With the types of technologies continuing to be developed to go into these room environments, there soon will be absolutely no need for a PC in the room – or soon, on the desk as devices will just continue to move from meeting room to work place and vice versa.
One thing to note though, while in numerous instances one can bring technology in terms of devices to the room with no problem, a majority of these types of room environments, along with larger rooms, are not properly outfitted with technology. There are those who may still be using out of date technology in a room that will hardly satisfy the presentation and/or collaboration needs of the organization (like this for example, which still unfortunately does exist) –
– or have rooms with no technology at all, where it would present a true bonus to doing business on the whole with the latest solutions for communications and collaboration available.
A meeting is taking place right now with an employee working remotely and interacting with team members in a small meeting room over a videoconference, while in the room they may be collaborating with an interactive display board, however this scenario is certainly not occurring as much as is possible across the world with the technologies that are present today – hardware, software or cloud-based, and some are combined hardware and software or cloud.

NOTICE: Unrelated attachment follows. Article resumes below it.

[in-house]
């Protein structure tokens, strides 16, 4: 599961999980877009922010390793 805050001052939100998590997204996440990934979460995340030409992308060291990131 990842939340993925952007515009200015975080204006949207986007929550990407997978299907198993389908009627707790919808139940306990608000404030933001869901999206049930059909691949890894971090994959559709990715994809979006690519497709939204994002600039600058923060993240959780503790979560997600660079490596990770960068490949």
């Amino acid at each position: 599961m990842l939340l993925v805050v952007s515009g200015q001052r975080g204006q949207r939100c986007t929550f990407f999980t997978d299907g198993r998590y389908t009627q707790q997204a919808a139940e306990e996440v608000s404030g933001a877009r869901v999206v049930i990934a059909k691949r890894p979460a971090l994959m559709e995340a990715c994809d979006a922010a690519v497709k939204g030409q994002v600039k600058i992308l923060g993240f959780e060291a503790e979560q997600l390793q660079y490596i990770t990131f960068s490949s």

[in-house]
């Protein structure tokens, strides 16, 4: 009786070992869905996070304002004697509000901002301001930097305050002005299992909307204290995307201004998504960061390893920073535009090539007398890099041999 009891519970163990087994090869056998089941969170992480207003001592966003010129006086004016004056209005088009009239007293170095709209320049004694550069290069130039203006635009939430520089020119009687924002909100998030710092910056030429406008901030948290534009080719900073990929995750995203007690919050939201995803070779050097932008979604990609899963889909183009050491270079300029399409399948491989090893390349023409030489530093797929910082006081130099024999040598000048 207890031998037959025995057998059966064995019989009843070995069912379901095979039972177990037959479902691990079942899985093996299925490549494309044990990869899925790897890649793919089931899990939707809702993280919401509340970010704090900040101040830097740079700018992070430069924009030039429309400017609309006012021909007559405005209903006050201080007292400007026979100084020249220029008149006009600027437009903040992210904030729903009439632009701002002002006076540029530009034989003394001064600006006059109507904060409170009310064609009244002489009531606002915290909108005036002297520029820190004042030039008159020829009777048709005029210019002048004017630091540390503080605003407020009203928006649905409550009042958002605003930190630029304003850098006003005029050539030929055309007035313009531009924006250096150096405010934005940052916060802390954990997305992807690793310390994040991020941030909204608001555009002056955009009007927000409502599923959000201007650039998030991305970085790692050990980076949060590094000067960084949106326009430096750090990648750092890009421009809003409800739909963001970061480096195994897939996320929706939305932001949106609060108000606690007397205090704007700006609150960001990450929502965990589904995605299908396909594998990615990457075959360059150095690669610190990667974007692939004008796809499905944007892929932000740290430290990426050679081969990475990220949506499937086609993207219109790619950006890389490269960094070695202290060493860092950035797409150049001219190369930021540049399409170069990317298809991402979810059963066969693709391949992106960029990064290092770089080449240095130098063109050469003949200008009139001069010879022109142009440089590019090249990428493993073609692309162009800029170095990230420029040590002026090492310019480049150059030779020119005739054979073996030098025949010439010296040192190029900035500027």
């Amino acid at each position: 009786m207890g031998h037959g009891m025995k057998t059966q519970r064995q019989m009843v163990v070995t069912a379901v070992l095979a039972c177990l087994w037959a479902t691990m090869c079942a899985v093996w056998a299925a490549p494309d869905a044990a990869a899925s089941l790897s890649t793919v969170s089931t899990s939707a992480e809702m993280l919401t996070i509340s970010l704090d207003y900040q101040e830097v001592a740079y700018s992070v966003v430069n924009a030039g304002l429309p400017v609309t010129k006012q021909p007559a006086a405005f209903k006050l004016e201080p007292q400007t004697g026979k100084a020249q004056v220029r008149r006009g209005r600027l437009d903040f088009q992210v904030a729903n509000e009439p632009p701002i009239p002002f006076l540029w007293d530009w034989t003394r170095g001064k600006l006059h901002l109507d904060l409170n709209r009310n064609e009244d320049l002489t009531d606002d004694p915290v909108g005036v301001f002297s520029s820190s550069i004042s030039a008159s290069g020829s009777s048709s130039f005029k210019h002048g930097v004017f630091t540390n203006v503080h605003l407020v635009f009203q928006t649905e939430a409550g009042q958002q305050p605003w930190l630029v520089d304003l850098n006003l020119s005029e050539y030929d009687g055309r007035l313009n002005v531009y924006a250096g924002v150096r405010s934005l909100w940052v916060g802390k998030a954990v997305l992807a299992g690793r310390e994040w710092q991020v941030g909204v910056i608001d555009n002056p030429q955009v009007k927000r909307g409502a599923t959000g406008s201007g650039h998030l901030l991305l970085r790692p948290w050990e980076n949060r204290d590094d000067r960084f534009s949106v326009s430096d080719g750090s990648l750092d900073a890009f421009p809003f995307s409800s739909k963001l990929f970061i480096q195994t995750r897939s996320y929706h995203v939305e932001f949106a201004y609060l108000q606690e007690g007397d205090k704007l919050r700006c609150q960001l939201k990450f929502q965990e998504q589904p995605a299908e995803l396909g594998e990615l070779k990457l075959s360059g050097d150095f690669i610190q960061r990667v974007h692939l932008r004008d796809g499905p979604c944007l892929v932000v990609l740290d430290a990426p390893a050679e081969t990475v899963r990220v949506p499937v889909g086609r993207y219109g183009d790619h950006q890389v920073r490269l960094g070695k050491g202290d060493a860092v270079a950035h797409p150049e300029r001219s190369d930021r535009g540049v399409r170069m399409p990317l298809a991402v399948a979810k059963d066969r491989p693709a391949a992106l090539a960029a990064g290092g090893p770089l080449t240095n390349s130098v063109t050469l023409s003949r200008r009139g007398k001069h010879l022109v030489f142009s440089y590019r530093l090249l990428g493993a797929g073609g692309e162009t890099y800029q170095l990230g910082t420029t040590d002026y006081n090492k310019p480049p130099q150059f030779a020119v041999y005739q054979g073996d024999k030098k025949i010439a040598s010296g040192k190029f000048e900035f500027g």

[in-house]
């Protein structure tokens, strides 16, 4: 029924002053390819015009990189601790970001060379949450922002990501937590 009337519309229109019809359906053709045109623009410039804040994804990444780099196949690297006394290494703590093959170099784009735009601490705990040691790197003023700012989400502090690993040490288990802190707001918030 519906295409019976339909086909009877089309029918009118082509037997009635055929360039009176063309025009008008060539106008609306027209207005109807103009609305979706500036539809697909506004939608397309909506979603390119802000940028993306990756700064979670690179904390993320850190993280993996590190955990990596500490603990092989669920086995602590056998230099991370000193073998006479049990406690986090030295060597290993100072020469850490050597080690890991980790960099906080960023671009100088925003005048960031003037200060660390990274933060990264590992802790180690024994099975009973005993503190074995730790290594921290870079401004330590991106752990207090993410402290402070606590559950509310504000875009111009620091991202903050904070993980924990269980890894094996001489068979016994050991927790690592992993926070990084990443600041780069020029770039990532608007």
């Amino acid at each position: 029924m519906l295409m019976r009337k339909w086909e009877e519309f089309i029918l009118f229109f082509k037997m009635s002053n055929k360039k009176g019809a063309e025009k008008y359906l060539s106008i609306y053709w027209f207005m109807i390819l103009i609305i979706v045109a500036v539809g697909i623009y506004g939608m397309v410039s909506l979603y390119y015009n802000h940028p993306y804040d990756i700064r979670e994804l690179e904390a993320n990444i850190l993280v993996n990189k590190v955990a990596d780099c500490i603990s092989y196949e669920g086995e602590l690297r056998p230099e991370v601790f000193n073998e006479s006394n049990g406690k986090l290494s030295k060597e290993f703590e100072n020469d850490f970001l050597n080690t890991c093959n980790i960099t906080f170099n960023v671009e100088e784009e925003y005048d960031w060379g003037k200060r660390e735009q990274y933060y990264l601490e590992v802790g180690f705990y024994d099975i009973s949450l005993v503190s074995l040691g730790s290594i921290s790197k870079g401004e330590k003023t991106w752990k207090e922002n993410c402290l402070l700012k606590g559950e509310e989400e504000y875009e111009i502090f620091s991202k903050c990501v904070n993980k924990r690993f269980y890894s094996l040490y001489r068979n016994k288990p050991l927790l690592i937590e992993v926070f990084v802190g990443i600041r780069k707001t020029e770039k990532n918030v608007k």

Certain newer solutions have come to market, one of them is the new Crestron Mercury (introduced at ISE 2017), provides videoconferencing & web collaboration, voice calling and audio conferencing and BYOD multimedia presentation. It also integrates directly with Microsoft Exchange Server or Crestron Fusion Cloud to allow seamless room scheduling and automation for any number of Mercury-equipped rooms and provides room usage data as part of a complete managed enterprise system. Cloud-based provisioning enables complete network configuration in advance of hardware delivery, with touchless updates following installation. Management and monitoring through Crestron Fusion Cloud, and advanced security features include 802.1x authentication, Active Directory credential management, LDAP directory management and more.
Another is the brand new Yamaha CS-700 video sound collaboration system designed for huddle rooms, developed by Yamaha and Revolabs (being introduced this week), which combines best-in-class audio with high-quality video to fulfill these types of room requirements with collaboration capabilities in an all-in-one, wall-mounted system. Through the integrated USB port, the CS-700 is ready to connect to an organization’s chosen unified communications platform, such as Microsoft Skype for Business, Zoom, Blue Jeans, Cisco Spark, and many others.